I feel fortunate that I know before making the leap that I am not equipped to handle being a mom. And I feel like I beat a dead horse on this, but I hear the women on these talk shows speak about how it's the best thing in the world to be a mom, etc etc etc, and when this happens, I ask myself "why don't I want that?"
I read and hear it implied that if I don't want children, I must be suppressing my natural instincts, that I'm fighting against a desire because I want something else. Even within the childfree community I hear about people and their surrogate children (usually pets), or finding a replacement for kids, or an alternate outlet for maternal feelings. As much as I love my cat and consider him part of our family, I don't consider him a child-replacement. There's no need for one.
I don't feel like I'm missing out on motherhood any more than I'm missing out on, say, the skydiving outing my friends are doing in a couple weeks. They can go ahead, have fun, tell me how I'm missing out on a good time; but if it's something I have no desire to do, that I fear and find unpleasant at the mere thought, then how can I be missing out on it? Sure, if you want to do something and chicken out because of fear, there might be some regret. It's not that I fear it -- it's that I don't want to do it.
Building analogies helps me understand my feelings and realize they're okay. I think when I watch daytime TV and start feeling this way it's because I'm looking at my situation and seeing it through the Mommy filter. I'm glad I have this blog to sort out my feelings. I'm much better than I was at the beginning of this post.
Monday, July 31, 2006
Morpheus: My beliefs do not require them to.
My husband's annual family reunion brings with it a few guarantees. #1 - We will appreciate how fortunate we are that we get to enjoy the sun, the lake, and the company at his step-aunt's lake house estate. #2 - we will want, by the end of the weekend, to either gouge our own eyes out or perhaps the eyes of others if the children don't stop. Doesn't matter what, we just need them to STOP. #3 - we will experience a lecture of some sort about what we're missing out on by not having children (usually by the grandparents), while the parents tell us how the children are making them crazy and destroying their lives.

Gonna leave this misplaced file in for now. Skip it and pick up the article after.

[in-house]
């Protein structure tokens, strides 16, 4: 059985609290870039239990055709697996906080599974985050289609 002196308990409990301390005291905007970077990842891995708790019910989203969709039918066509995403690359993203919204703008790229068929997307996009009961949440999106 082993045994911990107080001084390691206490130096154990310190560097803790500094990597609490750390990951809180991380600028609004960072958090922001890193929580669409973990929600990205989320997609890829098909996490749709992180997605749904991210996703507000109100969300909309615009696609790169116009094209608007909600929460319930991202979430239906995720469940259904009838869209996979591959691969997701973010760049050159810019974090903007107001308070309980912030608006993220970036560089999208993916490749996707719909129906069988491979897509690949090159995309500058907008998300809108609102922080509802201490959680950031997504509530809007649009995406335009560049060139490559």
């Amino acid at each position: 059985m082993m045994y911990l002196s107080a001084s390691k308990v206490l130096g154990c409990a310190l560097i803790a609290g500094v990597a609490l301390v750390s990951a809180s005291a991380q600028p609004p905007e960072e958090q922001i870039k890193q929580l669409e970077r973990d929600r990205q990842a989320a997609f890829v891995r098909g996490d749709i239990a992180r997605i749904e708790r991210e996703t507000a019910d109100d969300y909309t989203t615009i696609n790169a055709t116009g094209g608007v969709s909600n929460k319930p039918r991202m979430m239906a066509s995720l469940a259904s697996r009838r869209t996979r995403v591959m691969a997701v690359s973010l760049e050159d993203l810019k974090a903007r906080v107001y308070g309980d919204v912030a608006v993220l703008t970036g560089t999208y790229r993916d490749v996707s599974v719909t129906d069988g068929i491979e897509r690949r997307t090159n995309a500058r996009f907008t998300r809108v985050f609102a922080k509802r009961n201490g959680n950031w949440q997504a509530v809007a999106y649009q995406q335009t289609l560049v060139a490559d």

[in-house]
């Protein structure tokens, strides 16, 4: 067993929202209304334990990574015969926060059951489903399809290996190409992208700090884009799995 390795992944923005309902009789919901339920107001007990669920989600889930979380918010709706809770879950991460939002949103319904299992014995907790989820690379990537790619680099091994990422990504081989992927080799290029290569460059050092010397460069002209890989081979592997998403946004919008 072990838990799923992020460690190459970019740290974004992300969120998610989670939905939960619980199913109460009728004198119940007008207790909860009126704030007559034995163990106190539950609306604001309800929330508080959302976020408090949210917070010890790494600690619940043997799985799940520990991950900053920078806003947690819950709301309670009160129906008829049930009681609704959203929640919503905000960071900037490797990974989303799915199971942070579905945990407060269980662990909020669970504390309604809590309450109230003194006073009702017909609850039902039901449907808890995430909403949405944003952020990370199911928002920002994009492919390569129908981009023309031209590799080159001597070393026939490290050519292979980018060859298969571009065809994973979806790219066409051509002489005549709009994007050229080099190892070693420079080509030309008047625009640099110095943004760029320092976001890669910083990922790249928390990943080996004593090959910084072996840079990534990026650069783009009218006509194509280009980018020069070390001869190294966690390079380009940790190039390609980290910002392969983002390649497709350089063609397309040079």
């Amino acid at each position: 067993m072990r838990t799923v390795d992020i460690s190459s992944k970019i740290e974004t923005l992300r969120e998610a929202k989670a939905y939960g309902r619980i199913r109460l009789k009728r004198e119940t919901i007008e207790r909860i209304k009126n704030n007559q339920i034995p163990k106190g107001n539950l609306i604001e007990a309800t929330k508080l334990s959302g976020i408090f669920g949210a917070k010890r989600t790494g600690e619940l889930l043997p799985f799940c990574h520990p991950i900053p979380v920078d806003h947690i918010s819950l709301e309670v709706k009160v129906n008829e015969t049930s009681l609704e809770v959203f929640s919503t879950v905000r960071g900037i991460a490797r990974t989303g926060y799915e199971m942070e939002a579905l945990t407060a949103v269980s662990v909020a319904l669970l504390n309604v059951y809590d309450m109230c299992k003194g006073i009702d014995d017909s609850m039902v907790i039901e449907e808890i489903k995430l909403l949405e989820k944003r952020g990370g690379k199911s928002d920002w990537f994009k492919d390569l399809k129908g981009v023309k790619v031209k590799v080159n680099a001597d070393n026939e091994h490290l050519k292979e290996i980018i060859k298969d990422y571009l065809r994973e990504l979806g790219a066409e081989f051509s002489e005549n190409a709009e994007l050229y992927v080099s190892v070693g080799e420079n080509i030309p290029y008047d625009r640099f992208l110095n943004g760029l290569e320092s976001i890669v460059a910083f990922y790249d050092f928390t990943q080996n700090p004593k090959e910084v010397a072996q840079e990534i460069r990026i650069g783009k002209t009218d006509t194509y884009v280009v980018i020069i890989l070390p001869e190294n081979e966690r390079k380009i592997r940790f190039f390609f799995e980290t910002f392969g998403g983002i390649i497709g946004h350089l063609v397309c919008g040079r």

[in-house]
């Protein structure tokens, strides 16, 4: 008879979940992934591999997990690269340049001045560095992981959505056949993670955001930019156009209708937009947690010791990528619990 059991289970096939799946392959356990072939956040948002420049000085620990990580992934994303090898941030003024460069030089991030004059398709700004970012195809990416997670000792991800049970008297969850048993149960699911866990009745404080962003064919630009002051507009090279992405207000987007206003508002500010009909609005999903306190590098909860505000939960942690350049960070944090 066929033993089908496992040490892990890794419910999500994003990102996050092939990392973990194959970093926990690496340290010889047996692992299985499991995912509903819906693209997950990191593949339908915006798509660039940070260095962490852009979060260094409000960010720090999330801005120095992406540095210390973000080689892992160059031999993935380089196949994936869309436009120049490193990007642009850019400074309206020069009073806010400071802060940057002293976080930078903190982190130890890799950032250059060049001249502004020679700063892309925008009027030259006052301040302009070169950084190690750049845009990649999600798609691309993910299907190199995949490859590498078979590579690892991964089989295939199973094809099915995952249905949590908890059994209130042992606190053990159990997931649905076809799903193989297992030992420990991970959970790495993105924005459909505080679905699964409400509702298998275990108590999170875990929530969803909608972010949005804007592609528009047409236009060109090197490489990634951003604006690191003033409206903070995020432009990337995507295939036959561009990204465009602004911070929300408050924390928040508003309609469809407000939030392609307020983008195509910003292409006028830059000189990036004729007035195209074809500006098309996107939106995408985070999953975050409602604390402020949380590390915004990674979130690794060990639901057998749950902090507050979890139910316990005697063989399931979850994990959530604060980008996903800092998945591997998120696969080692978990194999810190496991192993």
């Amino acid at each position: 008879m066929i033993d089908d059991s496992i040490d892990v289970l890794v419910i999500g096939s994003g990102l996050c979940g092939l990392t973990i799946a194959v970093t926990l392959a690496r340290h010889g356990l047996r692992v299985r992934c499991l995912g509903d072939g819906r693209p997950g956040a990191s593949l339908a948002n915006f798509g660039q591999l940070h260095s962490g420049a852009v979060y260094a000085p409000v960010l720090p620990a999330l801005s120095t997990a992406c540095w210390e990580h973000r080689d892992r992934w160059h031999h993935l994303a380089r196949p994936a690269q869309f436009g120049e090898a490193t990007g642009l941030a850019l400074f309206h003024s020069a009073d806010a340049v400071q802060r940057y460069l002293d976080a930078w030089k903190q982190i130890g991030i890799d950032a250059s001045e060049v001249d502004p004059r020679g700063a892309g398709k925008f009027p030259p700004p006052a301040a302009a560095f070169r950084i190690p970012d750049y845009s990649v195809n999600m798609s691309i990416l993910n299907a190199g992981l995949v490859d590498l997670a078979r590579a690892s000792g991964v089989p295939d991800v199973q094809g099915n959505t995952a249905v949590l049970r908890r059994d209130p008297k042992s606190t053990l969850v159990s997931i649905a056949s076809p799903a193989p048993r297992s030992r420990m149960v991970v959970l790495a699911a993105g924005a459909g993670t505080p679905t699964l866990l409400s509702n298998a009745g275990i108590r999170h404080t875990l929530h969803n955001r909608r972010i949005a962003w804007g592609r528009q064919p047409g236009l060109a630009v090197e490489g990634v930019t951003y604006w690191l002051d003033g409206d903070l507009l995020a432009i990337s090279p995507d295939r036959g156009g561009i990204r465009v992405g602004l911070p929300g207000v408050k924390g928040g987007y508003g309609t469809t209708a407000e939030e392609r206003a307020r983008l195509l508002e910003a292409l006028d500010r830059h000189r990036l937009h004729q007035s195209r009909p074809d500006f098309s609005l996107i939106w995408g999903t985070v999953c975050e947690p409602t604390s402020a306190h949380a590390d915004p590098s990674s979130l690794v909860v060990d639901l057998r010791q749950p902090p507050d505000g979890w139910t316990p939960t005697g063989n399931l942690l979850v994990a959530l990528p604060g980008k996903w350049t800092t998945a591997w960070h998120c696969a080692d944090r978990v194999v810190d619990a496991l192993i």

Never is it more apparent that I am not Mommy material than at the family reunion. Like last year, I see what is supposed to be a vacation transform into a rodeo, wrangling the kids, keeping them off each other, finding out who hit whom and why, locating lost toys, determining what belongs to whom and who stole whose whatever. It's exhausting to watch, and I can't imagine how it must be for the parents. Well, I sort of can, because all I hear from the moms is complaining.
I will say this. The sister-in-law who has been the main culprit in the "Stasha must have babies" campaign has mellowed, and I think she might even get it. She hasn't said anything about "when" we have kids, I must have kids, etc. in two visits now. This is a good thing.
My father-in-law, on the other hand, just loves talking about how great my husband and I are with the kids when we're playing with them. It's true -- we have a lot of fun when the kids are behaving. I was playing with our three-year-old niece and nephew and a giant frisbee sort of thing, while my 6'5" tall husband played monkey in the middle with the older kids (all between 6 and 9). It was a ton of fun, and we loved it! And when the kids started getting too rough, we said "okay, that's enough, Auntie and Uncle are tired," and sent the kids off to their parents. It was fantastic!